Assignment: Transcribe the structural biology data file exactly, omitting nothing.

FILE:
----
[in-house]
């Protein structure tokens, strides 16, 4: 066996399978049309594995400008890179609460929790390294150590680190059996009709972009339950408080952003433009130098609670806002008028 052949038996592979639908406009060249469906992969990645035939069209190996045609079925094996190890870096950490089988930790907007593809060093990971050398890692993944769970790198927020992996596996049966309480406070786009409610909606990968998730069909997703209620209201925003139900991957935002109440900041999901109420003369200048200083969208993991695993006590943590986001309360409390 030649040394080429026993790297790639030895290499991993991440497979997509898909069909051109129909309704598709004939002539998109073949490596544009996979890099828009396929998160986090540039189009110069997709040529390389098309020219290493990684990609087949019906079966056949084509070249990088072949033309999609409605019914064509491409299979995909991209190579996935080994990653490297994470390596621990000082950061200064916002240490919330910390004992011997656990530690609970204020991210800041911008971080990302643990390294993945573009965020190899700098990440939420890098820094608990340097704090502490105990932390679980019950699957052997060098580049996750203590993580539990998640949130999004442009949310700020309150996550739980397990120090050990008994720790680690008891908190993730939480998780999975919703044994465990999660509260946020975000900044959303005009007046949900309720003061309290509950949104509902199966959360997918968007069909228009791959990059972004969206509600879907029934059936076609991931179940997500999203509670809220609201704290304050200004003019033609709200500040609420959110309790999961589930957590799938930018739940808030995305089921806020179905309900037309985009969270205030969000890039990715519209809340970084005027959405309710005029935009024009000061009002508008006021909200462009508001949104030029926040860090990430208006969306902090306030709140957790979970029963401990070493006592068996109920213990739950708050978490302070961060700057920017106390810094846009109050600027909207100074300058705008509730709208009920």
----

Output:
[in-house]
């Protein structure tokens, strides 16, 4: 066996399978049309594995400008890179609460929790390294150590680190059996009709972009339950408080952003433009130098609670806002008028 052949038996592979639908406009060249469906992969990645035939069209190996045609079925094996190890870096950490089988930790907007593809060093990971050398890692993944769970790198927020992996596996049966309480406070786009409610909606990968998730069909997703209620209201925003139900991957935002109440900041999901109420003369200048200083969208993991695993006590943590986001309360409390 030649040394080429026993790297790639030895290499991993991440497979997509898909069909051109129909309704598709004939002539998109073949490596544009996979890099828009396929998160986090540039189009110069997709040529390389098309020219290493990684990609087949019906079966056949084509070249990088072949033309999609409605019914064509491409299979995909991209190579996935080994990653490297994470390596621990000082950061200064916002240490919330910390004992011997656990530690609970204020991210800041911008971080990302643990390294993945573009965020190899700098990440939420890098820094608990340097704090502490105990932390679980019950699957052997060098580049996750203590993580539990998640949130999004442009949310700020309150996550739980397990120090050990008994720790680690008891908190993730939480998780999975919703044994465990999660509260946020975000900044959303005009007046949900309720003061309290509950949104509902199966959360997918968007069909228009791959990059972004969206509600879907029934059936076609991931179940997500999203509670809220609201704290304050200004003019033609709200500040609420959110309790999961589930957590799938930018739940808030995305089921806020179905309900037309985009969270205030969000890039990715519209809340970084005027959405309710005029935009024009000061009002508008006021909200462009508001949104030029926040860090990430208006969306902090306030709140957790979970029963401990070493006592068996109920213990739950708050978490302070961060700057920017106390810094846009109050600027909207100074300058705008509730709208009920």